Dossier of Discovery: Catch Me If You Can!

article by Mina , photo by Alamy

Learning intention:

I am learning to identify key information in a text so that I can use it to adapt a different type of text.


Success criteria:                       

  • I can identify the key information in a non-fiction text.
  • I can describe the language features and rhyming sequence of a poem.
  • I can adapt my non-fiction information to use in a similar style of poem.


Essential knowledge:               

  • More information about style can be found in the English Textual Concepts video style.


As a class, read Dossier of Discovery: Catch Me If You Can! If you have a digital subscription, complete the interactive activity Fulgurite Facts.


Return to the first paragraph under the subheading Fast as lightning (finishes with the phrase “also called fulgurite”). On the board, model taking notes by finding key information in the first paragraph. Sample notes may be:

  • ice particles in clouds crash together to produce an electric charge
  • charge builds up and releases as lightning
  • fossilised lightning is called fulgurite
  • fulgurite can be centuries old.

In pairs, students are to find key information through the rest of the text and take notes. Encourage them to pay special attention to what fulgurite looks like. Sample notes may be:

  • fulgurite is a rare type of glass
  • caused by silica and lightning together
  • looks like thin, glassy tubes
  • can be smooth or lined with fine bubbles on inside
  • outside coated with rough sand particles
  • diameter = couple of cms
  • can be metres long
  • can be made by planting metal rod in sand


Once students have their key information, turn to page 20 of this issue of Touchdown and read the poem A Show of Summer. Explain that students will be writing their own poem about fulgurite in the style of A Show of Summer, using the information they’ve collected.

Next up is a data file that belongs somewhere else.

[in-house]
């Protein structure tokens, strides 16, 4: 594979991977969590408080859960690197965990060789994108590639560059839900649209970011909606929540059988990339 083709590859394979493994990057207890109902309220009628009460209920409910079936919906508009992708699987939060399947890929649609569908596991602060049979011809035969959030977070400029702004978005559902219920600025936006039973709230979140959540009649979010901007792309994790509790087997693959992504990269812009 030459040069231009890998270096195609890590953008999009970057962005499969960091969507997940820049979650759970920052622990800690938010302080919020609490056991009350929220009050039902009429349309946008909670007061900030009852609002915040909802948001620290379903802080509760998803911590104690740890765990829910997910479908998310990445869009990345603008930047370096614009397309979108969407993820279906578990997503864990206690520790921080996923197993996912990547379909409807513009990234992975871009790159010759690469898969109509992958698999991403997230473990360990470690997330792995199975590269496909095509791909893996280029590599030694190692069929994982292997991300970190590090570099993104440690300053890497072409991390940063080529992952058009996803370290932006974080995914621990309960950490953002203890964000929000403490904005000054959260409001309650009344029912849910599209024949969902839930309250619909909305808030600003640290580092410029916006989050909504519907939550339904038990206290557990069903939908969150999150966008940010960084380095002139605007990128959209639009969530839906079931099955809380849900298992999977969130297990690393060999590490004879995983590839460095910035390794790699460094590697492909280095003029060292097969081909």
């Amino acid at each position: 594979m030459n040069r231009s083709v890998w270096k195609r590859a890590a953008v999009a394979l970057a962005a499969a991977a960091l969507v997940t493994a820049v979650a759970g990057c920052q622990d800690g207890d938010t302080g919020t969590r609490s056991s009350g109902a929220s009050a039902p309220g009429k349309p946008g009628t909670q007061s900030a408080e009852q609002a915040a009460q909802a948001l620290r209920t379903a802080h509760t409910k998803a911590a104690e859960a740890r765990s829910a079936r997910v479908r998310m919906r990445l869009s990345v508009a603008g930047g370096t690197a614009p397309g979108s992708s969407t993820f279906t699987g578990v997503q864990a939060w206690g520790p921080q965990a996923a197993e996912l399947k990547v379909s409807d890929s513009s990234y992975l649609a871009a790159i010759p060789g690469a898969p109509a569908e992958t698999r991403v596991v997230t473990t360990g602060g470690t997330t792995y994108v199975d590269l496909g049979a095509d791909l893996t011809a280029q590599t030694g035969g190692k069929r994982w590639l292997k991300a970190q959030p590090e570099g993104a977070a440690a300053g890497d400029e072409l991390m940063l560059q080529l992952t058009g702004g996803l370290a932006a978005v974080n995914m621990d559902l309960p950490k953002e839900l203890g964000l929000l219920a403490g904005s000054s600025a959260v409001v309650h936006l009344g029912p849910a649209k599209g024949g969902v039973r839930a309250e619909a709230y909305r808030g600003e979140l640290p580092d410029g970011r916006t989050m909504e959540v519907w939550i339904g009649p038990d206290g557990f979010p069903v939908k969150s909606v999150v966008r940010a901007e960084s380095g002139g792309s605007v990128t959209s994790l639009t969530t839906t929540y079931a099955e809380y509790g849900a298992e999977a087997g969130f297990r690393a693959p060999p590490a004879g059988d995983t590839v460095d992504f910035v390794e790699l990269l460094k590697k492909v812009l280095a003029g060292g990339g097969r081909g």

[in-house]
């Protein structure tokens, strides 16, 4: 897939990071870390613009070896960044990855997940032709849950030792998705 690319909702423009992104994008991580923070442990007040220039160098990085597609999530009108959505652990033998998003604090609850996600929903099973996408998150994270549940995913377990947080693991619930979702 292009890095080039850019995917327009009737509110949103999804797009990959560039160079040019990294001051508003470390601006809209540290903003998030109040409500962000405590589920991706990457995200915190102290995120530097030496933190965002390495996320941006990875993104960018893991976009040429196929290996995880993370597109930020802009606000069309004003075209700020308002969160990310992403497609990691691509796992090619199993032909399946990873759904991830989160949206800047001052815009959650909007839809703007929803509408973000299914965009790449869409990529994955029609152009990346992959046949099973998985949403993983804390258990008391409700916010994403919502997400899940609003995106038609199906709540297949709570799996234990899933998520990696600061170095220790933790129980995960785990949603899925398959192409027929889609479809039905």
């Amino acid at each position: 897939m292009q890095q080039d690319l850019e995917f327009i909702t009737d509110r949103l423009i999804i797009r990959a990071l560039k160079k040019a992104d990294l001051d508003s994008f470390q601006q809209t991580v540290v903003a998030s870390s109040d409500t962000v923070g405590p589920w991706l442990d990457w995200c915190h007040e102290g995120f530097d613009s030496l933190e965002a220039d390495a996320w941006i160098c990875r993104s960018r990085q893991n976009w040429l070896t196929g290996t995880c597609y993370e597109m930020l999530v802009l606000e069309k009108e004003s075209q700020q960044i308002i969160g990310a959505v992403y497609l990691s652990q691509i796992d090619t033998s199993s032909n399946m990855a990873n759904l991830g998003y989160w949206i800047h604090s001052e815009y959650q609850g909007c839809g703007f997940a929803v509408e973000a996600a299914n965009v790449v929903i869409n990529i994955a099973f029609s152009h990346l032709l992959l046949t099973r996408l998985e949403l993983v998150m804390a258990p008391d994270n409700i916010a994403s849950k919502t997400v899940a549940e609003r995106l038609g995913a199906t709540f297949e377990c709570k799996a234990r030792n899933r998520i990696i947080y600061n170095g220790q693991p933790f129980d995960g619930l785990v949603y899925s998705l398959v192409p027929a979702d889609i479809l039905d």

As a class, identify the rhyming scheme of the poem (ABCBDEFE). Point out that lines C and D are the same two words reversed (flittering and fluttering/fluttering and flittering). Ask students to identify other language features in the poem. For more information, visit NSW Education Department’s page on Literary Devices. Some possible answers:

  • Line A has alliteration
  • Line A is a metaphor
  • The first line B is personification
  • The last two lines are a simile.


Ask students how they can describe fulgurite using similes and metaphors, as well as to think of two adjectives that can be swapped around, the same as lines C and D in A Show of Summer.


Students work individually or in pairs to create a poem about fulgurite. Encourage them to count the syllables in A Show of Summer to mimic the rhythm as best they can, and to use a rhyming dictionary if needed. A sample poem is below.


A lashing of lightning

Makes the sky boil

Crashing and smashing

Through sand and soil

Smashing and crashing

Silica to glass

Thin tubes of fulgurite

Like a rough spyglass.


Students can complete the checklist below for self-assessment before swapping with a partner for a peer review using the same checklist.

  1. Have I included key information about fulgurites?
  2. Have I followed the same rhyming scheme as A Show of Summer?
  3. Have I included some language features, such as metaphors or alliteration?
  4. Have I mostly followed the rhythm of A Show of Summer?